Guest Column | Answer Lies Within

The limitations of the Air Defence system can be handled by correcting the C&R network

Col Mandeep Singh (retd)

At 0100 hours on 11 December 1971, 64 Air Defence (AD) Battery was asked by Commander 16 (Independent) Armoured Brigade to move a troop forward to provide AD to a tank column stuck across the Karir Nadi in the Shakargarh Bulge (during the Battle of Chakra as part of the overall Battle of Basantar) while trying to cross it during the attack on Dehira and Chakra villages. The troop was in action at the new location by first light and successfully warded off repeated attacks by Pakistan Air Force. The Battery, under command the Armoured Brigade, continued to provide AD to the Armoured Brigade during the Battle of Basantar. In recognition of its service, 64 AD Battery was awarded the battle honour Basantar River.

64 AD Battery was under command 16 (I) Armoured Brigade during the India-Pakistan War 1971, but its operational control was exercised through the Control & Reporting (C&R) channel. The Battery carried out all moves and deployments as per the tactical requirement, and as directed by the Armoured Brigade Commander, and yet it was the C&R network that controlled the gun’s fire. Not only did the system work well but no tank was lost to enemy air action during the entire battle.

This needs recollection as command and control of ground-based AD systems (GBADS) is debated in context of the AD Command. The proposed creation of AD Command was one of the first decisions announced by the newly appointed Chief of Defence Staff (CDS). To be headed by a three-star Indian Air Force (IAF) officer, the Command aims at integrating all the air defence resources to ensure ‘optimisation of resources’ and preventing fratricide.

One of the statements of CDS Gen. Bipin Rawat on the subject that stands out is: ‘If you have to ensure there is no fratricide, for every weapon system fired in the right time at the right aircraft, the command and control instructions should come from one entity. As of now it’s not,’ he is reported to have said. According to the Hindu newspaper of 2 January 2020, Gen. Rawat made this statement in a meeting held specifically to discuss the creation of Air Defence Command.

The idea of creating an Air Defence Command is not new and has been tried out, with variations, by a number of countries but none of the leading military powers today have an Air Defence Command per se. While it may not be a reason enough for not having an AD Command, it does warrant a rethink over the question of creating an AD Command to have unitary command and control over all AD systems as the more important issue is—should the command and control instructions for AD resources come from one authority and if they do not, does it lead to sub-optimal utilisation of resources and fratricide?  The answer may well lie in history of AD Artillery.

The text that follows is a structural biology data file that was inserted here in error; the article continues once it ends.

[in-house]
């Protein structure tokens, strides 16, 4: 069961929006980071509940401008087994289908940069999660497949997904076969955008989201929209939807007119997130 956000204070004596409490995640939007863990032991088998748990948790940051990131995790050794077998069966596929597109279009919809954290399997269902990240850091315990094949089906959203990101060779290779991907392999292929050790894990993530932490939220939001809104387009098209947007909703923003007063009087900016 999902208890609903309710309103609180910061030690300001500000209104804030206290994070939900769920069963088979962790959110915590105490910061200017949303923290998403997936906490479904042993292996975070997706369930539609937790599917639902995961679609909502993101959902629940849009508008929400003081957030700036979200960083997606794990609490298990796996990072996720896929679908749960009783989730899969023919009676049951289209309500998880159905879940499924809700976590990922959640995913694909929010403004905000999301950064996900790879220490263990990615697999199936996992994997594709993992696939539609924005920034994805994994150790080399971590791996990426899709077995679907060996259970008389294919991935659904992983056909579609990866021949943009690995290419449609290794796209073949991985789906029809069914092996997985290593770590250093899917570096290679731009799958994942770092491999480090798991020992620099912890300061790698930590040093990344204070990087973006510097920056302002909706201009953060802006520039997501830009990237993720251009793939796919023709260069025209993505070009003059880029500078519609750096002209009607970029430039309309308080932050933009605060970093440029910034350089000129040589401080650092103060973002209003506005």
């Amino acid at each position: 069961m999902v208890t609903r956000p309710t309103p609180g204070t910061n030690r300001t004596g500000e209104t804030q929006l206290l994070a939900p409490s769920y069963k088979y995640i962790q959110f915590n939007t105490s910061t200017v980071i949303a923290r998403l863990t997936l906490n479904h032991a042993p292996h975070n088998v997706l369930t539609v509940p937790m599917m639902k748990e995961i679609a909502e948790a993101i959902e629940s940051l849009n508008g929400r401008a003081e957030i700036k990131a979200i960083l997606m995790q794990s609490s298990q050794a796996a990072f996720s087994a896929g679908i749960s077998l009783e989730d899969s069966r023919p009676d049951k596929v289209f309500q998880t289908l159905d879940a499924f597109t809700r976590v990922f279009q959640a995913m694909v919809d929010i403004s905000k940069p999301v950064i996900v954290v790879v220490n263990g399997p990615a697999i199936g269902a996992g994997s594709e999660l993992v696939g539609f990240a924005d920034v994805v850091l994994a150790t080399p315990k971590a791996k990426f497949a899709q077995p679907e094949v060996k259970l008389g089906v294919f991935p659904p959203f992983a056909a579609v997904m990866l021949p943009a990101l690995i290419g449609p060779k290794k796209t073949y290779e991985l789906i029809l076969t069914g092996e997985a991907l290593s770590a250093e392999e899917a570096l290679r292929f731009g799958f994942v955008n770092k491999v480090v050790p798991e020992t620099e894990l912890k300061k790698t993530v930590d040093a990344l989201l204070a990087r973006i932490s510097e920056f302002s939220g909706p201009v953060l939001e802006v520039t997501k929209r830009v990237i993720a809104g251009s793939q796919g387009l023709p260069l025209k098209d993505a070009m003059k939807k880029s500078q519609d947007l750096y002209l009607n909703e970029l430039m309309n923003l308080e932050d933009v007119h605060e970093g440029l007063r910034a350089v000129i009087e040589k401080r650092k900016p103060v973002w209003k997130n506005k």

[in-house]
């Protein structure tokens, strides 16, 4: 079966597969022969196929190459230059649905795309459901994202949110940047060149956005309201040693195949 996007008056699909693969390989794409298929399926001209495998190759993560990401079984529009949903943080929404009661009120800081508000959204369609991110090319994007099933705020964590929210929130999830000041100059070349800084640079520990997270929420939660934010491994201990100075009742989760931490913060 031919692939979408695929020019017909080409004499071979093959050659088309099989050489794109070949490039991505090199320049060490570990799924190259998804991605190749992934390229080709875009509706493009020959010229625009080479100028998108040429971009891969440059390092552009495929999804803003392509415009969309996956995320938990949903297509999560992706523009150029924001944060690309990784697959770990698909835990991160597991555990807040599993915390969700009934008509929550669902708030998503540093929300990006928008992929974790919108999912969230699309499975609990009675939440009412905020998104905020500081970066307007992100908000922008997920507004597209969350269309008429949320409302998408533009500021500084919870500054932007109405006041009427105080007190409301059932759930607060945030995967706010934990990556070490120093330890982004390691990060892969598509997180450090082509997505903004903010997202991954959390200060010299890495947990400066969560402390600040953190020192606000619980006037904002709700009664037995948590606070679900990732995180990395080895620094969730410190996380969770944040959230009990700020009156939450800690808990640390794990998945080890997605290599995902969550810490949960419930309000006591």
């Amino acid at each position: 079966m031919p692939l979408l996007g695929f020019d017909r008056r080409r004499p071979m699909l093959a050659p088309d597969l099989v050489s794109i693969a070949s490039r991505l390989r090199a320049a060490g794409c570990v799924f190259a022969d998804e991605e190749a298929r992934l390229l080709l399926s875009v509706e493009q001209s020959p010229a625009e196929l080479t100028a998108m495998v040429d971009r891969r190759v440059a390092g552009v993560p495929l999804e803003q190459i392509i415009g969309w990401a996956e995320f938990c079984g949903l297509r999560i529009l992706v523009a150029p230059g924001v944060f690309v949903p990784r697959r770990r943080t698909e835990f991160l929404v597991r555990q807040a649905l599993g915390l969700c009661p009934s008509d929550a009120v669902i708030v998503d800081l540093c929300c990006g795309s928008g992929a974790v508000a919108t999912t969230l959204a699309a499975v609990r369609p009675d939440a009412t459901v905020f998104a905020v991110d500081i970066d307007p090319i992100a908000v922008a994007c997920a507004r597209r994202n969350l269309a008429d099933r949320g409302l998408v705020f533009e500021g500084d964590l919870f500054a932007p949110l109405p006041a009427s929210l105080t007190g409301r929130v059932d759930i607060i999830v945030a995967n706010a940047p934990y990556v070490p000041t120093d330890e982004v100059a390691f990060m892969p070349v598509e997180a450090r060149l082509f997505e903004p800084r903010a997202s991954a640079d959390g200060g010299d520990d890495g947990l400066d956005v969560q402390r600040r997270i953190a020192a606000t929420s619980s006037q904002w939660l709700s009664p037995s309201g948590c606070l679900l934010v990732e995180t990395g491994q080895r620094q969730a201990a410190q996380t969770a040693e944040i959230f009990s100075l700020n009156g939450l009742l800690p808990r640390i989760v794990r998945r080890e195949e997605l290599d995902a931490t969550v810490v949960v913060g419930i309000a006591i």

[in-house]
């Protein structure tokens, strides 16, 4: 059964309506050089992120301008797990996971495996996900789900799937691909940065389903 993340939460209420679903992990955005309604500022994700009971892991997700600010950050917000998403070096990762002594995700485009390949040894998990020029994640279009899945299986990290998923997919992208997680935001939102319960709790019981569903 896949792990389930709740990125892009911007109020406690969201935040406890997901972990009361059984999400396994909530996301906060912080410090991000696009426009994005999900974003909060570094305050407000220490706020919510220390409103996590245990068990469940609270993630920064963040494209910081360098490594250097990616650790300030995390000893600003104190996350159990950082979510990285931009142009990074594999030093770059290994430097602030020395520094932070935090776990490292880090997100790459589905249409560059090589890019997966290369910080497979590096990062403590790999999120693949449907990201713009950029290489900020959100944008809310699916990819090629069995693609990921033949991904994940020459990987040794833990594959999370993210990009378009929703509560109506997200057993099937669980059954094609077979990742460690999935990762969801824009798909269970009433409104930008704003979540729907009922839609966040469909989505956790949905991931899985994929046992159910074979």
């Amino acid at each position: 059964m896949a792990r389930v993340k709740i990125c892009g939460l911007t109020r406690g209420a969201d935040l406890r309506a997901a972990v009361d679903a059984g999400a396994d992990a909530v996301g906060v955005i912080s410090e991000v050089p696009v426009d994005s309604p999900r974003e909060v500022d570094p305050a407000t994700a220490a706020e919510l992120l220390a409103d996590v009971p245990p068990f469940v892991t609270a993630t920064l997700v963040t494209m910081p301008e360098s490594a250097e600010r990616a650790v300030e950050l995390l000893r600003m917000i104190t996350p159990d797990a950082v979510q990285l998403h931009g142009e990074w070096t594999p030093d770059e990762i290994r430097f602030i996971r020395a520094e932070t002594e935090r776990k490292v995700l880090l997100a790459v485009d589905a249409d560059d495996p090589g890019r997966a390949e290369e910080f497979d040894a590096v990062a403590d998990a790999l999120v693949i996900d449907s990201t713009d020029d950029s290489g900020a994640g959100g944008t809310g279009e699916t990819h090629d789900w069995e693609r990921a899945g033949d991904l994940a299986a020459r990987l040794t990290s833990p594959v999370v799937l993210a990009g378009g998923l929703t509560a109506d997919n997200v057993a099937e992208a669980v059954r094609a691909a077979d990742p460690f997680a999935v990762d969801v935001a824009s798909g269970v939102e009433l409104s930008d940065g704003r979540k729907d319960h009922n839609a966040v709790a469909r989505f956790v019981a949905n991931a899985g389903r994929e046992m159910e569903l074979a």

The common practice is to have the AAD units and sub-units ‘under command’ the field army with  the control exercised through the C&R System. This has been the practice since the raising of the first Indian Anti-Aircraft (AA) Regiment in September 1940 which deployed 1st Heavy AA Battery at Digboi soon after its raising, with the Battery placed under operational control of the nearest Royal Air Force Base Operations Room. As there was no AA formation headquarter in India as yet, the command was exercised through the local formation headquarters.

Raising of the first Indian AA Brigade came about only in February 1942 when 1st Indian AA Brigade was raised at Calcutta with the No 1 Gun Operations Room (GOR) being raised a month later. No. 2 and 3 GORs came up at Digboi and Tatanagar respectively at the same time, making it a total of three GORs covering Assam and Bengal. 1st Heavy AA Battery now came under No 2 GOR for operational control.

With additional AA Regiments being raised, the entire country was soon covered by 17 GORs which in turn were linked to seven ‘filter rooms’ of the air force, fed information by a network of over 70 radars. Forward of the Air Ministry Experimental Stations (AMES) were the Wireless Observer Units with posts across the Manipur Road and southward toward the Chin Hills as far as Arakan Hill tract.

To coordinate the AA defences and the air force, an AA officer (usually the senior most AA officer) was designated as the AA Defence Commander (AADC). The air raid warning as provided to the AA batteries by the GOR (re-designated as AA Operations Room) which engaged the enemy raiders as per detailed ‘fire control orders’ issued by the air force. One such order issued is given below:

You must be logged in to view this content.





Call us